Monthly Archives: March 2015

Done Drinking Coffee? Eat the Cup.


Look around – how many discarded coffee containers do you see? Plenty, we bet. And this is a wide-spread problem acknowledged by coffee and food vendors. Many coffee shops encourage customers to bring reusable cups and mugs for refills, and often provide a discount for this practice. But despite best intentions, it can be easy to forget the refillable mug, or just not have it available at the moment caffeine is craved. Is there another solution?

The answer by Kentucky Fried Chicken is “yes.” KFC is launching edible coffee cups later this year in the United Kingdom. The cups (called Scoff-ee Cups) are not made with traditional paper, but are instead crafted out of a cookie. Yum. The Scoff-ee Cup is made of cookie, wrapped in edible sugar paper, and includes a layer of heat-resistant white chocolate that is not only delicious, but keeps the coffee hot, the cookie crisp, and makes the coffee a little bit sweeter to imbibe. This is not the only edible cup product, but it is the first to be distributed in fast food restaurants.

Group Activities and Discussion Questions:

  1. Discuss sustainability issues in products and marketing. What are some examples of sustainability in packaging? Non-sustainability (Hint: Think Keurig)?
  2. Show the video of Scoff-ee Cup:

  1. Poll students: How many would use this or similar products?
  2. Identify products or packaging that are damaging the environment due to lack of sustainability.
  3. Divide students into teams. Have each team brainstorm how products/packages could be improved to promote sustainability.
  4. What is the target market for such products?

Source: CNET, USA Today, Minneapolis Star Tribune, other news sources

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Too Much Trash from Coffee Pods


Americans love coffee, and love easy-to-use products, too. Combine coffee with easy-to-use packaging and it is estimated that one in three U.S. households currently has a pod-based coffee machine such as Keurig, Tassimo, Nespresso, or other models. That means a lot of coffee pods are bought, and they all need to be discarded. Although companies claim the pods are recyclable, they do not appear to be so. Most pods are manufactured from number 7 plastic, include aluminum in the packaging, and are quite small – meaning the pods are not easily recycled.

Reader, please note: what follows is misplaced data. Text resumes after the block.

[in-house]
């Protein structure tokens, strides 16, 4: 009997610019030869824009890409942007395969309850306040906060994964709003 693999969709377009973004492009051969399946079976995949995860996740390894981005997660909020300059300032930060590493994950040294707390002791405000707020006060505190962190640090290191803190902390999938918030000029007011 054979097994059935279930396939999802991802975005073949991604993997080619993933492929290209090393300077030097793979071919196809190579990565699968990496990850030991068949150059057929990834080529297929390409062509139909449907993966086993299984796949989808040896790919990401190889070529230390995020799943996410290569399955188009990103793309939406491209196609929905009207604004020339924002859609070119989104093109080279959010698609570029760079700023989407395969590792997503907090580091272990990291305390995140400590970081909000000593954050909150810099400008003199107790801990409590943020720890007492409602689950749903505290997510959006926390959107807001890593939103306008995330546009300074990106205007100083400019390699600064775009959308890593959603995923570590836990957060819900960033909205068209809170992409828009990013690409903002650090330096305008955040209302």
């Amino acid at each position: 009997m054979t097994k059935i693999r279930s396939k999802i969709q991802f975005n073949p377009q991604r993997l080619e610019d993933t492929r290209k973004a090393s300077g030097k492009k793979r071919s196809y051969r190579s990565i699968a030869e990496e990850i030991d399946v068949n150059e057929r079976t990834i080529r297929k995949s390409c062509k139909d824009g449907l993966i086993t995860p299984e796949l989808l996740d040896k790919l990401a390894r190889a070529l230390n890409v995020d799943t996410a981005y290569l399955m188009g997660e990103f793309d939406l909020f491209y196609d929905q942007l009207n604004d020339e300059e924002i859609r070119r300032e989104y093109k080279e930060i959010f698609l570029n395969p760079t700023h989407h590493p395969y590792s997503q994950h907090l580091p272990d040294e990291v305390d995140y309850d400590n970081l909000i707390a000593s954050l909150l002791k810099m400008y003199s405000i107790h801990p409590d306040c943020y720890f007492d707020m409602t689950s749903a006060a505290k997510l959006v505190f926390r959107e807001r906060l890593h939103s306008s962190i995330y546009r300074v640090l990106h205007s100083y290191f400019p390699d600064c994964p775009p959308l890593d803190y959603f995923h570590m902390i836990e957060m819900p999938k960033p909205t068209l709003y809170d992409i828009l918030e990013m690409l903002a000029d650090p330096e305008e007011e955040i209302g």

With sustainability in products and packaging becoming a more compelling topic in marketing, what should companies do? The K-cup inventor, John Sylvan, originally intended the product for use in offices. He left the company in 1997 and now estimates that the single-cup brewing products product 10 times more solid waste than a cup of coffee made in a more conventional drip machine. Sylvan has gone as far as stating that “I wouldn’t do it now…. The world has changed in 15 years.”

Consumers and advocacy groups are calling for solutions to the problem. Even the pod-manufacturers realize that an environmentally-sound approach is needed, vowing to make the pods recyclable by 2020.

Group Activities and Discussion Questions:

  1. Discuss the difference between legal issues and ethical issues.
  2. Poll students: How many have a Keurig or other pod-type of coffee maker? How do they dispose of the waste?
  3. Go to the Web site for “Kill the K-Cup”:
  4. View the mockumentary about pod invasion on the site.
  5. Also, view CBS video about how green the coffee pods are:

  1. Discuss ethical considerations for non-sustainable packaging.

Source:, CBS News, East Bay Express, other news sources

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Viral Videos for March 2015


Every week Advertising Age, in conjunction with company Visible Measures, publishes a list of the week’s top performing videos. The weekly chart highlights viral video ads that appear on online video sites. Each ad measures viewership of brand-syndicated video clips as well as social video placements that are driven by viewers around the world. True Reach™ quantifies the total audience that has been exposed to a viral video campaign. There are three key factors for viral video success:

  1. Reaching the tastemakers.
  2. Building a community of participation.
  3. Creating unexpectedness in the video.

Regardless of the type of product or service, the country of origin, or the importance of the message, what matters is reaching the audience in a way the both entertains and informs.

Check out this week’s top videos and discuss what makes them “go viral.”

Group Activities and Discussion Questions:

  1. Bring up Ad Age’s weekly Viral Video chart:
  2. Have students examine how the ads are measured by Visible Measures.
  3. Divide students into teams. Have each team select an ad on the top video chart and analyze the ad.
  4. What is unusual?
  5. Who will it interest?
  6. What is the key message?
  7. How effective is the ad at getting the company’s brand and message across to viewers?
  8. In teams, have students design a viral video for a product of their choosing. What are the elements that are needed to go viral?

Source: Advertising Age, Visible Measures – weekly update

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